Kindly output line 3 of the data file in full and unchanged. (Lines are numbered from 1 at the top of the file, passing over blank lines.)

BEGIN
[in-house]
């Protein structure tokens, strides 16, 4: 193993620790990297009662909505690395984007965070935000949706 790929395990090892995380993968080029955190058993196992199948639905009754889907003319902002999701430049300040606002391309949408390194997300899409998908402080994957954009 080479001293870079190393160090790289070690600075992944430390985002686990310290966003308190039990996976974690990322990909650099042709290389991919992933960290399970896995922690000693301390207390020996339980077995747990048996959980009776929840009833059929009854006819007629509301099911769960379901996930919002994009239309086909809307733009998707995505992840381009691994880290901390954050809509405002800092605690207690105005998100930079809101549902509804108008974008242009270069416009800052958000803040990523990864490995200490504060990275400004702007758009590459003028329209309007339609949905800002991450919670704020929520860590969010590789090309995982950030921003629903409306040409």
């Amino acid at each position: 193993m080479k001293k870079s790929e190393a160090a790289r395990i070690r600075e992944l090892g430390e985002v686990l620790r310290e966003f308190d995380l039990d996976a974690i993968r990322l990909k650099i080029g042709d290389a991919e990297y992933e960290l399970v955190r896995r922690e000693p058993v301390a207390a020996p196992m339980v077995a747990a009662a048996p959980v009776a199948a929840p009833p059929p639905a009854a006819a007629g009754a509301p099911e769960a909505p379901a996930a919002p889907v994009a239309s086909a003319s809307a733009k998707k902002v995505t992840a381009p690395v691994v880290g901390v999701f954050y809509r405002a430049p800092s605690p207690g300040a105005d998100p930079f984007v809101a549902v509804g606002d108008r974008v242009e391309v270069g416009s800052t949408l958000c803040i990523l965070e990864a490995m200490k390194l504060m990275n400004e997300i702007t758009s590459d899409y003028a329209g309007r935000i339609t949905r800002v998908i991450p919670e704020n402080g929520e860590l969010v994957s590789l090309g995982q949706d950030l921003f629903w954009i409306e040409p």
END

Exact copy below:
């Amino acid at each position: 193993m080479k001293k870079s790929e190393a160090a790289r395990i070690r600075e992944l090892g430390e985002v686990l620790r310290e966003f308190d995380l039990d996976a974690i993968r990322l990909k650099i080029g042709d290389a991919e990297y992933e960290l399970v955190r896995r922690e000693p058993v301390a207390a020996p196992m339980v077995a747990a009662a048996p959980v009776a199948a929840p009833p059929p639905a009854a006819a007629g009754a509301p099911e769960a909505p379901a996930a919002p889907v994009a239309s086909a003319s809307a733009k998707k902002v995505t992840a381009p690395v691994v880290g901390v999701f954050y809509r405002a430049p800092s605690p207690g300040a105005d998100p930079f984007v809101a549902v509804g606002d108008r974008v242009e391309v270069g416009s800052t949408l958000c803040i990523l965070e990864a490995m200490k390194l504060m990275n400004e997300i702007t758009s590459d899409y003028a329209g309007r935000i339609t949905r800002v998908i991450p919670e704020n402080g929520e860590l969010v994957s590789l090309g995982q949706d950030l921003f629903w954009i409306e040409p």